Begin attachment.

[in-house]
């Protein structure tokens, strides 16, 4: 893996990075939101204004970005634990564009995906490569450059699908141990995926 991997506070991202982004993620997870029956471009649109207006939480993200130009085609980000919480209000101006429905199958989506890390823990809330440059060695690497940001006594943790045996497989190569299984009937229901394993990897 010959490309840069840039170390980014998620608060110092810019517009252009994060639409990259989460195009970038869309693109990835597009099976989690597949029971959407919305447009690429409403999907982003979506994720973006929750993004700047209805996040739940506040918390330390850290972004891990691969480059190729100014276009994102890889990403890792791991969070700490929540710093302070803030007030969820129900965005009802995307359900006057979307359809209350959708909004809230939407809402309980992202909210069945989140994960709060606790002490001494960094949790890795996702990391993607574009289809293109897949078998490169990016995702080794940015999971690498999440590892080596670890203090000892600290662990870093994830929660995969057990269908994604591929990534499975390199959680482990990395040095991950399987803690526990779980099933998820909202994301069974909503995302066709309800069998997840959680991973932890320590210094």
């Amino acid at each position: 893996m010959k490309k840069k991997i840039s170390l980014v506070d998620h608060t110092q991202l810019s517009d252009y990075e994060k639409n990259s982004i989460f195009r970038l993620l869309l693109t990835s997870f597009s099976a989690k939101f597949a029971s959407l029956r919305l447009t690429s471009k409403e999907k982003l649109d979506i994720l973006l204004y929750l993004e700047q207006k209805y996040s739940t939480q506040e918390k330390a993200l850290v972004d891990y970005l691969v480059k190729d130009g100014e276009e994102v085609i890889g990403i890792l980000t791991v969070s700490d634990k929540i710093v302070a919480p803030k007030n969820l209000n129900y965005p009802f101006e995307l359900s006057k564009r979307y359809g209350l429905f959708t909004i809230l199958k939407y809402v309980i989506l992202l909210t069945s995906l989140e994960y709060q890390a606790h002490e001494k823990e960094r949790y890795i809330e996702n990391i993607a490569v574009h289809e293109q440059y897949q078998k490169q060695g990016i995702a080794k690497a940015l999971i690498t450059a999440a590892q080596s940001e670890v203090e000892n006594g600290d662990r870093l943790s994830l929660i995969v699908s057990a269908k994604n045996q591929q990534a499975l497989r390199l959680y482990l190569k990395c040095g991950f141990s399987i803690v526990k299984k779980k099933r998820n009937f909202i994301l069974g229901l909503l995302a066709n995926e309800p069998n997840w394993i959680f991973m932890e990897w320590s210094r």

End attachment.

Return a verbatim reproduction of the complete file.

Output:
[in-house]
């Protein structure tokens, strides 16, 4: 893996990075939101204004970005634990564009995906490569450059699908141990995926 991997506070991202982004993620997870029956471009649109207006939480993200130009085609980000919480209000101006429905199958989506890390823990809330440059060695690497940001006594943790045996497989190569299984009937229901394993990897 010959490309840069840039170390980014998620608060110092810019517009252009994060639409990259989460195009970038869309693109990835597009099976989690597949029971959407919305447009690429409403999907982003979506994720973006929750993004700047209805996040739940506040918390330390850290972004891990691969480059190729100014276009994102890889990403890792791991969070700490929540710093302070803030007030969820129900965005009802995307359900006057979307359809209350959708909004809230939407809402309980992202909210069945989140994960709060606790002490001494960094949790890795996702990391993607574009289809293109897949078998490169990016995702080794940015999971690498999440590892080596670890203090000892600290662990870093994830929660995969057990269908994604591929990534499975390199959680482990990395040095991950399987803690526990779980099933998820909202994301069974909503995302066709309800069998997840959680991973932890320590210094």
């Amino acid at each position: 893996m010959k490309k840069k991997i840039s170390l980014v506070d998620h608060t110092q991202l810019s517009d252009y990075e994060k639409n990259s982004i989460f195009r970038l993620l869309l693109t990835s997870f597009s099976a989690k939101f597949a029971s959407l029956r919305l447009t690429s471009k409403e999907k982003l649109d979506i994720l973006l204004y929750l993004e700047q207006k209805y996040s739940t939480q506040e918390k330390a993200l850290v972004d891990y970005l691969v480059k190729d130009g100014e276009e994102v085609i890889g990403i890792l980000t791991v969070s700490d634990k929540i710093v302070a919480p803030k007030n969820l209000n129900y965005p009802f101006e995307l359900s006057k564009r979307y359809g209350l429905f959708t909004i809230l199958k939407y809402v309980i989506l992202l909210t069945s995906l989140e994960y709060q890390a606790h002490e001494k823990e960094r949790y890795i809330e996702n990391i993607a490569v574009h289809e293109q440059y897949q078998k490169q060695g990016i995702a080794k690497a940015l999971i690498t450059a999440a590892q080596s940001e670890v203090e000892n006594g600290d662990r870093l943790s994830l929660i995969v699908s057990a269908k994604n045996q591929q990534a499975l497989r390199l959680y482990l190569k990395c040095g991950f141990s399987i803690v526990k299984k779980k099933r998820n009937f909202i994301l069974g229901l909503l995302a066709n995926e309800p069998n997840w394993i959680f991973m932890e990897w320590s210094r």